CS Linturi Asks for Extension on Duty-Free Sugar Imports to Prevent Surge in Prices

Sugar prices

The Agriculture Cabinet Secretary Mithika Linturi has asked the government to extend the importation of duty-free sugar to substitute the local production shortage.

In a letter to the Treasury CS Njuguna Ndung’u, Linturi cited the need to extend the existing waiver which facilitates the importation of sugar from the Common Market for Eastern and Southern Africa (COMESA).

According to the CS, sugar prices are set to rise in April, as the current window on duty-free imports expires.

“The purpose of this memo is, therefore, to brief you on the current status in the country and recommend your approval to extend the Gazette Notice 14093 dated October 13, 2023, and Gazette Notice No. 10358 dated 2024 to June 30, 2024,” the letter by Linturi reads in part.

Linturi further proposed a two-month extension on the waiver set to end on April 6, to cater for the country’s needs on one of the most consumed commodities.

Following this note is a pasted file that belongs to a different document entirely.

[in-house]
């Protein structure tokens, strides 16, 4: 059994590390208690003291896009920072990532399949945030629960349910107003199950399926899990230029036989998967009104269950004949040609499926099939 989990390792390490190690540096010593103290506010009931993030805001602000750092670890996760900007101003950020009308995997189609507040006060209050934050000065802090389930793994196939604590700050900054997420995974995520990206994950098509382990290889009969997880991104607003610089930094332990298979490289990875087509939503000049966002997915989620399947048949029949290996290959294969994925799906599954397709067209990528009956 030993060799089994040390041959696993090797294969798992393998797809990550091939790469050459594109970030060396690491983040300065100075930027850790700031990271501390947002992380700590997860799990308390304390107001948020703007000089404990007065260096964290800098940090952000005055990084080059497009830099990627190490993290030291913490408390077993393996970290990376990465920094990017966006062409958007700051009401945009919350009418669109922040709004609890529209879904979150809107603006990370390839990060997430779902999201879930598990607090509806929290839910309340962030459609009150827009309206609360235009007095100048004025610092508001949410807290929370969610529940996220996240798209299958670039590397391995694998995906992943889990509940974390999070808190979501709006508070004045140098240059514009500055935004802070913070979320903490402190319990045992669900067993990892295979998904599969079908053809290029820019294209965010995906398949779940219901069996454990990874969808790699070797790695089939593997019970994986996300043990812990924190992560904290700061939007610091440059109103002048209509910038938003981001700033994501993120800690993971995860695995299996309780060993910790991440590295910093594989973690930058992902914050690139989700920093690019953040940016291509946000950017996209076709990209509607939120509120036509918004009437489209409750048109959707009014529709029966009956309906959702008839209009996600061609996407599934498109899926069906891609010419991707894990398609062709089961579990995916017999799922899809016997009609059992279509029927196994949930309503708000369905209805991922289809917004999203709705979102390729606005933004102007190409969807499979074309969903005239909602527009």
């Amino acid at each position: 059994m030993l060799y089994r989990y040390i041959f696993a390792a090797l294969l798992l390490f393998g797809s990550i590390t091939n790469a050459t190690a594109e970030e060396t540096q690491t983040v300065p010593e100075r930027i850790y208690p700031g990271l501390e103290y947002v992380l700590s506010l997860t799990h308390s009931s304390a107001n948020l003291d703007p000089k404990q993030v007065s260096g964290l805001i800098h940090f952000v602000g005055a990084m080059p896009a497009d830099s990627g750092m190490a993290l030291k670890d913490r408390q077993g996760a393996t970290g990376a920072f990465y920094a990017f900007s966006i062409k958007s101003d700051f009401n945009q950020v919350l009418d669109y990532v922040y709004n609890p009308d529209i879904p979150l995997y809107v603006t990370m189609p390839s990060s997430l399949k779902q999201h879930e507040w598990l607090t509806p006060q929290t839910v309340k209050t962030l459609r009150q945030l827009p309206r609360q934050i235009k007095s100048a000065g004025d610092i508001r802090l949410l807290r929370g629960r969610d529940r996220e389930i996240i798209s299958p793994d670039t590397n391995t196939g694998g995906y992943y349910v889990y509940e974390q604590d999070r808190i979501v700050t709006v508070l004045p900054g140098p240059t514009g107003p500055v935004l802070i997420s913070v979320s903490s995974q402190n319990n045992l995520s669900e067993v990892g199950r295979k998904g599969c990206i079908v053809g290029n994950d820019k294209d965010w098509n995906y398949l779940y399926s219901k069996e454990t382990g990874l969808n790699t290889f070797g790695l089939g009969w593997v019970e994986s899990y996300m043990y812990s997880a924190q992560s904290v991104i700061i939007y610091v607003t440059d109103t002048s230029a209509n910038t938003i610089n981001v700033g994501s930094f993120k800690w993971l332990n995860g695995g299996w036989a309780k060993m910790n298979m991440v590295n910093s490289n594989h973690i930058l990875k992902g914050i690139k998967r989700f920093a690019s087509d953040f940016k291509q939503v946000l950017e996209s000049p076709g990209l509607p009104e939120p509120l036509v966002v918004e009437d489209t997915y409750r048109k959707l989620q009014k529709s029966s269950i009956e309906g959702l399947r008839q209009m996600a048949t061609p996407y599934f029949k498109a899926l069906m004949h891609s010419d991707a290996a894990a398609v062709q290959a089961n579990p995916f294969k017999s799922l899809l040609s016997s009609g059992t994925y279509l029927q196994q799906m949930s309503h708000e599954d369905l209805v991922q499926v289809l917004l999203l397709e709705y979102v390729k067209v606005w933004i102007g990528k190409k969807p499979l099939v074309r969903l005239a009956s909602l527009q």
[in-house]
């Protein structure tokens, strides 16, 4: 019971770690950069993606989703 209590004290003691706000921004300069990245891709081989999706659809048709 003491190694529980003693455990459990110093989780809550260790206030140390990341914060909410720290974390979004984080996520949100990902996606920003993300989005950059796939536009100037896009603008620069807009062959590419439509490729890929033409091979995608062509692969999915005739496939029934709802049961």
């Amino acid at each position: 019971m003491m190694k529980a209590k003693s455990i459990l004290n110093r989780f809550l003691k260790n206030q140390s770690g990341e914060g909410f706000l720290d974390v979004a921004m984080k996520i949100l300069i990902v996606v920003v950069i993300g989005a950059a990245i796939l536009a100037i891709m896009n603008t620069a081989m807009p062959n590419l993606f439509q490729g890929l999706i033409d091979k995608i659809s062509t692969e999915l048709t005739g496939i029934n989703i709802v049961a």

In the letter, Linturi notes that the country needs to secure an additional 720,000 tonnes of sugar for the period between January 2024 and August 2024, from both imports and local production.

However, local production only caters for a certain percentage of the commodity required, leaving a deficit of 192,000 tonnes to imports.

Previously, a three-month halt on local sugar production saw the prices rise to Ksh450 per 2kg bag. With the importation of duty-free sugar, the current prices stand at Ksh390 per 2kg bag of sugar.

The country is allowed to import a total of 350,000 tonnes of sugar through COMESA.

According to several Gazette Notices published between December 2022 and October 2023, the government approved a total of 820,00 tonnes of sugar to be imported from outside the COMESA.

A report by the Famine Early Warning Systems Network has projected an increase in prices for fuel and other basic food commodities, owing to the current supply market.

“Global crude prices are expected to increase in the second quarter of 2024 due to falling global inventories,” the report highlighted.

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A petrol assistant attending to a vehicle (left) and Kenyans at a supermarket In Nairobi County. FILE SHOP IN KENYA
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